Dream as an Art Form–or-The Dream of the Marquis de Sade: Part 1

History of the Philosophy of Art -or- The Petrarchan Tradition of Love

From the beginning when I was a student and began my dream notebooks, my researches and philosophical interests into the trans-generational process of dreaming led me to many questions about the aesthetic nature of the dream. That branch of philosophy which is interested in the creation and appreciation of art, beauty, sentiment and taste. For Freud, the dream was a plastic art form, where life and living were creatively sublimated or not. The art history of Western civilization from the ancient Greeks to the present has been an Odyssey and Metamorphosis of Dream Vision and the philosophy of mind. For Elisabeth Lenk in Die Unbewusste Gesellschaft (The Unconscious Society), the dream is a theatre that expresses the artistic currents circulating within the mind of society. Lenk believes that the theatre of consciousness and the dream no longer commune, leading to the communal loss of the artistic soul. The artist attempts to create a communal consciousness that reintegrates the dream. Many dreams received and posted (interpreted) at the IIDR speak of the artist's desire for creativity, growth and development.

Bettina Knapp in Dream and Image tells us that; "The unconscious as a helping device in man's artistic and scientific quest may be looked upon as a function of the mind or as a new world-a kind of fourth dimension in which a new space-time orientation comes into existence." For Knapp, it is possible to trace the artistic movement of the creative and psychological impulse of French writers from the 17th to the 19th centuries which include Corneille, Racine, Diderot, Voltaire, Balzac, Baudelaire, Hugo, Rimbaud, and Mallarmé who were impelled by their nightly dreams to forge the epochal imagination of their time. They were French oneironauts exploring the oneirosphere.

As is evidenced in many interpretations found at the International Institute for Dream Research website, another Frenchman, Eugene Sue's Mysteries of Paris plays a prominent role for understanding the literary and social context of many dreams. In my notebooks, I have explored and traced the origins and evolution of Dream Vision, each nation developing their own distinct cultural expression, taste and idiom. This is the aesthetic essence, the message of my book Mysteries of the Dream in the Global Village. In terms of the French canon of literature and dreaming, there are three other men that particularly stand out for their social philosophical influence on collective dream patterns, the first is Jean Jacques Rousseau, the second is Charles Baudelaire and the third is the Marquis de Sade. I will discuss the influence of Rousseau and Baudelaire in other interpretations and concentrate on a dream that de Sade reported while in prison.

De Sade's legacy is still playing on dream screens everywhere, most likely his thoughts existed long before he, de Sade gave his own dreams literary expression. In How to Read Sade, John Phillips tells his readers that; "On the night of 16 February 1779, in his prison cell in the fortress Vincennes, Sade had a vivid dream." De Sade had fallen asleep while reading the biography of the fourteenth century poet Petrarch. In a letter to his wife, Donatien de Sade described his dream to her thus;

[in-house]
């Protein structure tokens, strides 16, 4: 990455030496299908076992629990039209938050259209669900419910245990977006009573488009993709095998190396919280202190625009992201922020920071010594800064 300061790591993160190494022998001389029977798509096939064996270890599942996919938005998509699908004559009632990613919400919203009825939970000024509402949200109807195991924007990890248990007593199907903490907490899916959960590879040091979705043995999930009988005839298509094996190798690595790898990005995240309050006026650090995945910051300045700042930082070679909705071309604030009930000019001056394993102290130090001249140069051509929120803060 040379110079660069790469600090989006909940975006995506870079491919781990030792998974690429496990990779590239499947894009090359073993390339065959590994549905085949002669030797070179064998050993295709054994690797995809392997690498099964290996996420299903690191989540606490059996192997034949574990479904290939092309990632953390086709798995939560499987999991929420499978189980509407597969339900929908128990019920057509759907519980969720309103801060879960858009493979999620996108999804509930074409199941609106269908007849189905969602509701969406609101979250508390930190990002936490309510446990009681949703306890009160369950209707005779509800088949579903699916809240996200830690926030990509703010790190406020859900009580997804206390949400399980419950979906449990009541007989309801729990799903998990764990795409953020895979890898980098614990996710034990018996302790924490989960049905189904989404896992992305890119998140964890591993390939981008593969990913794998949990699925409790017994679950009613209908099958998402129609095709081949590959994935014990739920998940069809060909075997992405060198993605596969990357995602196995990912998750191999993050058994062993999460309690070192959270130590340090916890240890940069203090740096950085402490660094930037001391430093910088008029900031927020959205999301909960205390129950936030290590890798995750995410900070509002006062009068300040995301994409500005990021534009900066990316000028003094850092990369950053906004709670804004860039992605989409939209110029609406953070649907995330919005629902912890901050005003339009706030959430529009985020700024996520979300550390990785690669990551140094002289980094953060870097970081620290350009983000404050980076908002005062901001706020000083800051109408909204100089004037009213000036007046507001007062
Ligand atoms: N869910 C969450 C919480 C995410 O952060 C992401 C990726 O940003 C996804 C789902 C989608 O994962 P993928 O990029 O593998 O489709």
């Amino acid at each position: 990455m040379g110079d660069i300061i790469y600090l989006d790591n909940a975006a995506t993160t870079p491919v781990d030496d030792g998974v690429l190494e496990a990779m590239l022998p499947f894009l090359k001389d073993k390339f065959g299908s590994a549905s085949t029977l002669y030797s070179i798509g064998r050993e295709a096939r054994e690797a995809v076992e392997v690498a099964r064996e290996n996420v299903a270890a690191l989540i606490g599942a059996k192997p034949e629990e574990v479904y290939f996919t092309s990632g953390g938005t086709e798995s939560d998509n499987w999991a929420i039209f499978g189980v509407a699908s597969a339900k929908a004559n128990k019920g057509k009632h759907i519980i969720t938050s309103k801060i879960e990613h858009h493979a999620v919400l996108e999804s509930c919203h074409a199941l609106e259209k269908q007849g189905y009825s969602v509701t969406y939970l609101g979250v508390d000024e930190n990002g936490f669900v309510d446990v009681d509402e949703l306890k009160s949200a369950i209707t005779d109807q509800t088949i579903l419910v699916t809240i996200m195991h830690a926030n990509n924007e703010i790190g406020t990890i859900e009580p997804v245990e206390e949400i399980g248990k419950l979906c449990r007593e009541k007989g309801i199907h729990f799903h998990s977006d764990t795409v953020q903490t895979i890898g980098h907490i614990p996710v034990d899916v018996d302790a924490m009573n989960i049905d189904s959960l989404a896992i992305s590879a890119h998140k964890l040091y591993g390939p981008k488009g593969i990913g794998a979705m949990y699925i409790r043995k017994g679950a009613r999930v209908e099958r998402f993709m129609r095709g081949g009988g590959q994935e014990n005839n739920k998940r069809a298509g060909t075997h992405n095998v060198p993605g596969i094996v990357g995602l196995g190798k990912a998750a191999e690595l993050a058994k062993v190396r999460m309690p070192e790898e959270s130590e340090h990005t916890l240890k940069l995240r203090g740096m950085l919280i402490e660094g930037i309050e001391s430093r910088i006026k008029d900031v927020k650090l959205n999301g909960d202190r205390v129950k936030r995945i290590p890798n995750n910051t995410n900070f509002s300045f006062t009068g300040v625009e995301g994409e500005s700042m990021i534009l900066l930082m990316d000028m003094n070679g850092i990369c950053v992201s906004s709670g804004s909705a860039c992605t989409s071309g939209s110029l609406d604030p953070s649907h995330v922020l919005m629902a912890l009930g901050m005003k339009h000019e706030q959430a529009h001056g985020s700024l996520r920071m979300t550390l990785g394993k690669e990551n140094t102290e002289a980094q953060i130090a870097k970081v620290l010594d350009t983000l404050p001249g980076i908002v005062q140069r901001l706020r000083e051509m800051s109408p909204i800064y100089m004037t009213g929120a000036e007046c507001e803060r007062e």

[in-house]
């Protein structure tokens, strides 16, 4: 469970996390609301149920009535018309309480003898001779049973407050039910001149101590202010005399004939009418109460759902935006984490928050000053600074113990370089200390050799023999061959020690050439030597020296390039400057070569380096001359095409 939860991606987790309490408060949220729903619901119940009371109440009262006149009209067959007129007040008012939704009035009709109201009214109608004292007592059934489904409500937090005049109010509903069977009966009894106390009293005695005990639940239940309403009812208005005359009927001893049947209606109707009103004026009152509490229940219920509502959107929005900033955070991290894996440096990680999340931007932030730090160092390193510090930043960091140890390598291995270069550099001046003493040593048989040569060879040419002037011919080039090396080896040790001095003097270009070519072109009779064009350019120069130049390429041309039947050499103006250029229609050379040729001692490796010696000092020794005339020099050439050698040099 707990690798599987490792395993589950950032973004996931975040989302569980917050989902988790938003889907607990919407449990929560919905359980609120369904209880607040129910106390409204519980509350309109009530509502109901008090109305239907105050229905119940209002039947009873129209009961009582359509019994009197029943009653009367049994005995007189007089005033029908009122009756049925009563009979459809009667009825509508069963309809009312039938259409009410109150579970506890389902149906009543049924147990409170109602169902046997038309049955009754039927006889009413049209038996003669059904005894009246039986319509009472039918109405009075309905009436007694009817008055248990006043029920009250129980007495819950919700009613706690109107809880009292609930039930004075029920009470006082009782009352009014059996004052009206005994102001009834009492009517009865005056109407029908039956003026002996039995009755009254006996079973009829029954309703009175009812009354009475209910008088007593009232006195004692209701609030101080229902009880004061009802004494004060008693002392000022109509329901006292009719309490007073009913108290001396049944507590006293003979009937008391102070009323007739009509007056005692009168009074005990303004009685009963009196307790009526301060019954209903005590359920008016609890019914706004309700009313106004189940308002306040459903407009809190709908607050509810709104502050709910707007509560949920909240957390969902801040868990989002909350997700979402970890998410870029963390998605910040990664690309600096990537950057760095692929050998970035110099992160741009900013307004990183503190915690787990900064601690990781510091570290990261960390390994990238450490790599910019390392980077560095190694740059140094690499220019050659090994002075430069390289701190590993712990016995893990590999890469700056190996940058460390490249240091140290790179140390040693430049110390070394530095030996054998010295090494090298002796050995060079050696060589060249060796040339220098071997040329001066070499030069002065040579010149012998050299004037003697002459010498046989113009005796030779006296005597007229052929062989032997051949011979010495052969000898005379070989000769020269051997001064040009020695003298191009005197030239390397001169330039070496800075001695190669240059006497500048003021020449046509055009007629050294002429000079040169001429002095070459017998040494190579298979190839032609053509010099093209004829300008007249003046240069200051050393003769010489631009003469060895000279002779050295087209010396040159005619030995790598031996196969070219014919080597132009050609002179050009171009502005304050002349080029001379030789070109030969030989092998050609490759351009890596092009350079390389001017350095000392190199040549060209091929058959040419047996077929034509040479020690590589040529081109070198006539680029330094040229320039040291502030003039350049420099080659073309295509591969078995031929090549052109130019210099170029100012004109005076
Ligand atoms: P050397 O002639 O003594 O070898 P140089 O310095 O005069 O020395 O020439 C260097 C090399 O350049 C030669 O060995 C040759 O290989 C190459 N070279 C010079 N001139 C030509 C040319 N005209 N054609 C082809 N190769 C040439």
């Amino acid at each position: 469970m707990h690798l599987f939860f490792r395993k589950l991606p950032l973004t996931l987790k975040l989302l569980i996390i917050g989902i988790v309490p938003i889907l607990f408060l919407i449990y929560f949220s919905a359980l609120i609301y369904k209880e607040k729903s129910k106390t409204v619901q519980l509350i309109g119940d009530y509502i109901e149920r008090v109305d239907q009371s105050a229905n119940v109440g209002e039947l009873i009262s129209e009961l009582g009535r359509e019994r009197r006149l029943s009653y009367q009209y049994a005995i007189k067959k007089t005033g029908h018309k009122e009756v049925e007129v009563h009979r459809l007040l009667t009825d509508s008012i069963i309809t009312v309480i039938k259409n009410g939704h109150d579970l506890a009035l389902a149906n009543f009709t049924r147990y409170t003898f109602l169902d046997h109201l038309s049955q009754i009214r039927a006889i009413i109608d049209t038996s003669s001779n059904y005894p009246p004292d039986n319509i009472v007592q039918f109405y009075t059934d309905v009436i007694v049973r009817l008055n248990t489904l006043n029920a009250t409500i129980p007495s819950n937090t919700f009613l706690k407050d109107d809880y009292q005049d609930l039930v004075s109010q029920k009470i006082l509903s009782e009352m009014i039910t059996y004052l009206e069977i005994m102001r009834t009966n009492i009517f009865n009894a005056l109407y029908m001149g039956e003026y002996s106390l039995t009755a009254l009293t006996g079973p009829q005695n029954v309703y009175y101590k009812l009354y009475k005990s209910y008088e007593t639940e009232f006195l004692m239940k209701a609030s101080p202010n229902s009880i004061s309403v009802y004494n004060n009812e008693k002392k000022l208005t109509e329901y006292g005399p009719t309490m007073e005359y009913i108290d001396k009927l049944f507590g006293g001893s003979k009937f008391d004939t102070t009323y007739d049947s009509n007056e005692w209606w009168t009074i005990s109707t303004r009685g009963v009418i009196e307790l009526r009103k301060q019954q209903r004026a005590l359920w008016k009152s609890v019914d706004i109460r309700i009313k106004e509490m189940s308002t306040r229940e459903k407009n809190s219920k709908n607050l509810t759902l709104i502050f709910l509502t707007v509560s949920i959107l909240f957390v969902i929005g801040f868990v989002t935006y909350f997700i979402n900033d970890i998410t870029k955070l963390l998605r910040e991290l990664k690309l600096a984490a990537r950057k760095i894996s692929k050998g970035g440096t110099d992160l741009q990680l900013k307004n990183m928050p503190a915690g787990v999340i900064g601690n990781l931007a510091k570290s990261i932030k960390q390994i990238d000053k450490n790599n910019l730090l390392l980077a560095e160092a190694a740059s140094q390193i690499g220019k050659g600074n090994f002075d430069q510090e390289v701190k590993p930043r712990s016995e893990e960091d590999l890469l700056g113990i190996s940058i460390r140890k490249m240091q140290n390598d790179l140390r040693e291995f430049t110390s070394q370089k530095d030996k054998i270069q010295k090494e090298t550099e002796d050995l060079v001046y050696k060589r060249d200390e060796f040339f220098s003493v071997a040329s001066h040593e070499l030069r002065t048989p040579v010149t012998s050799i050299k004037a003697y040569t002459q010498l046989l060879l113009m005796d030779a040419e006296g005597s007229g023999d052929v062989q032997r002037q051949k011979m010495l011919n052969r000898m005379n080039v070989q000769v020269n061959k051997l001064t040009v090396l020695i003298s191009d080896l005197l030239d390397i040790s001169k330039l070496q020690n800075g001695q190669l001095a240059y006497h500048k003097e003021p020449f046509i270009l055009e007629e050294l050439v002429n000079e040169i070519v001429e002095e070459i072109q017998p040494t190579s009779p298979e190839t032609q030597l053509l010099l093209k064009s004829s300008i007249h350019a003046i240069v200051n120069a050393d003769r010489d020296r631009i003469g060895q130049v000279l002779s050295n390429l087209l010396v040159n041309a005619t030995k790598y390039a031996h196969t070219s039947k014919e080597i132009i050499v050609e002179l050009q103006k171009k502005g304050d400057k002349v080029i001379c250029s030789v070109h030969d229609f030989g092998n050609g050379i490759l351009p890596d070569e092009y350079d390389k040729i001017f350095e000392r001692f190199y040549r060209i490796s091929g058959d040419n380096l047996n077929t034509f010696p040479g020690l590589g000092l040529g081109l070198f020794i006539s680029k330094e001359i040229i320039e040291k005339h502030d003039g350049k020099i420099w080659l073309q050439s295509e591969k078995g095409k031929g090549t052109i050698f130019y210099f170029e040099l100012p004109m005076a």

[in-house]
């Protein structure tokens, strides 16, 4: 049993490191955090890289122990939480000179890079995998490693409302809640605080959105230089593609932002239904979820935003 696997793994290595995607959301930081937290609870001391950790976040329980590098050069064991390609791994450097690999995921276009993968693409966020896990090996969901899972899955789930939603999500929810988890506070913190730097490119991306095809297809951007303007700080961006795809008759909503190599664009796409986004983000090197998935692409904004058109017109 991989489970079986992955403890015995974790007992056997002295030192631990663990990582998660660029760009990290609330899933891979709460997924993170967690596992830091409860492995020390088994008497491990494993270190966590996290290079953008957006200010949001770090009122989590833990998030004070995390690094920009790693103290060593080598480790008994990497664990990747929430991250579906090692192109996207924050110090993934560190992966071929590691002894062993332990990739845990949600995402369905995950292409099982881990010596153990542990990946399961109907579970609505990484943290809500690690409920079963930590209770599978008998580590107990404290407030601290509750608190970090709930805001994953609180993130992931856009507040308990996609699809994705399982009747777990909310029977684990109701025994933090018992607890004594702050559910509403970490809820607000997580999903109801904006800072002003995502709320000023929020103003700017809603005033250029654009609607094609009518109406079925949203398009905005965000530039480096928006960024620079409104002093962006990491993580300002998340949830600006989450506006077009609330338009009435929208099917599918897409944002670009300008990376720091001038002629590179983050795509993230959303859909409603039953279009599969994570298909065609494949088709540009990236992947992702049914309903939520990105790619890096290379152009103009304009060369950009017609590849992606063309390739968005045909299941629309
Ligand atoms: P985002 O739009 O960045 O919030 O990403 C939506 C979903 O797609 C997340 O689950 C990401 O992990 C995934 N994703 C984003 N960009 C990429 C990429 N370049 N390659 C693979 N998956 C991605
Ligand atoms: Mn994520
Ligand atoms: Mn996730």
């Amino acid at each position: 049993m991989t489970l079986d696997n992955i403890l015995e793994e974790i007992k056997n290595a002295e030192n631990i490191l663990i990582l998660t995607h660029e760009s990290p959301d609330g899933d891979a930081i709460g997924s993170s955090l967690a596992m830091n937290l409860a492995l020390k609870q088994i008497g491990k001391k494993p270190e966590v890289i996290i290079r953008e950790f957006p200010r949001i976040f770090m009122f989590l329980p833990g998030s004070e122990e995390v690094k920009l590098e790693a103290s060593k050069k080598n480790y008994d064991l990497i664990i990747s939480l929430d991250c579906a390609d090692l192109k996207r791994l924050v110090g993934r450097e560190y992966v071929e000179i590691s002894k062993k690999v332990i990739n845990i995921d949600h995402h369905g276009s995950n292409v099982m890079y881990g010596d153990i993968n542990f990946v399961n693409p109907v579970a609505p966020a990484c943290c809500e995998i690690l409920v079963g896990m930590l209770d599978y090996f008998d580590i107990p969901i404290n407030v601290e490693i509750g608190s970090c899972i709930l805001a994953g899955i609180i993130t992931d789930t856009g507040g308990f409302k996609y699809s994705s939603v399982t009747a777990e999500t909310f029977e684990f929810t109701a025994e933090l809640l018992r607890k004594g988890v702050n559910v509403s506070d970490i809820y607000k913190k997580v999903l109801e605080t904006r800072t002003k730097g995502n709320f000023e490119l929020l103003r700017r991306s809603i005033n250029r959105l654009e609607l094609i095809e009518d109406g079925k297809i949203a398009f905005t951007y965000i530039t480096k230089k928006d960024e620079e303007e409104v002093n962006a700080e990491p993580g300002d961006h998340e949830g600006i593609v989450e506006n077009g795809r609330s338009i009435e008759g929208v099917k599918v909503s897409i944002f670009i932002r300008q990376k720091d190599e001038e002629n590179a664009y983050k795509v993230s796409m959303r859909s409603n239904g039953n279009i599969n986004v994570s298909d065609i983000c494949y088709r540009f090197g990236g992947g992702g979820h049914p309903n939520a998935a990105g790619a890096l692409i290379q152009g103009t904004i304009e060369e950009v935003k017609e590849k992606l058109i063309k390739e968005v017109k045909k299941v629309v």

"It was around midnight, I had just fallen asleep, his Memoires in my hand. All of a sudden she appeared to me...I saw her! The horror of the tomb had not impaired the spendour of her beauty and her eyes had the same fire as when Petrarch sang of them. She was completely swathed in black mourning crepe, over which spilled her lovely blonde hair. It seemed as if love, in order to make her more beautiful, sought to soften the lugubrious array in which she offered herself to my gaze. ‘Why dost thou groan on earth?' she asked me. "Come join me. No more sufferings, no more wars, no more sorrow, no more trouble in the endless space where I dwell. Have the courage to follow me her.' Hearing which, I threw myself at her feet and said to her: ‘Oh my Mother..." And sobs stifled my voice. She held out a hand to me, which I covered with my tears, and she wept too. ‘I took pleasure in seeing into the future,' she added, ‘when I lived in this world that you detest. I looked at each generation succeeding me until I came to you, and did not imagine you so unhappy.' Then, overcome by my affection and despair, I flung my arms around her neck to hold on to her or follow her, and to bathe her in my tears, but the ghost vanished, and I was left alone with my sorrow."

Sade contemplates Petrarch's Memoires, and the poetic feminine figure of Laura as his aesthetic muse of loving. Much as Dante's gazing at Beatrice and his unrequited love, de Sade's gaze is best described by what Mario Praz called "The Romantic Agony". We find at the end of de Sade's dream, that he is left alone with his inconsolable "lugubrious array" of suffering, despair and sorrow. The dream has an allusion to what Praz termed "horror vacui", showing us the mental instability of de Sade due to the psychological effects of his imprisonment and isolation.

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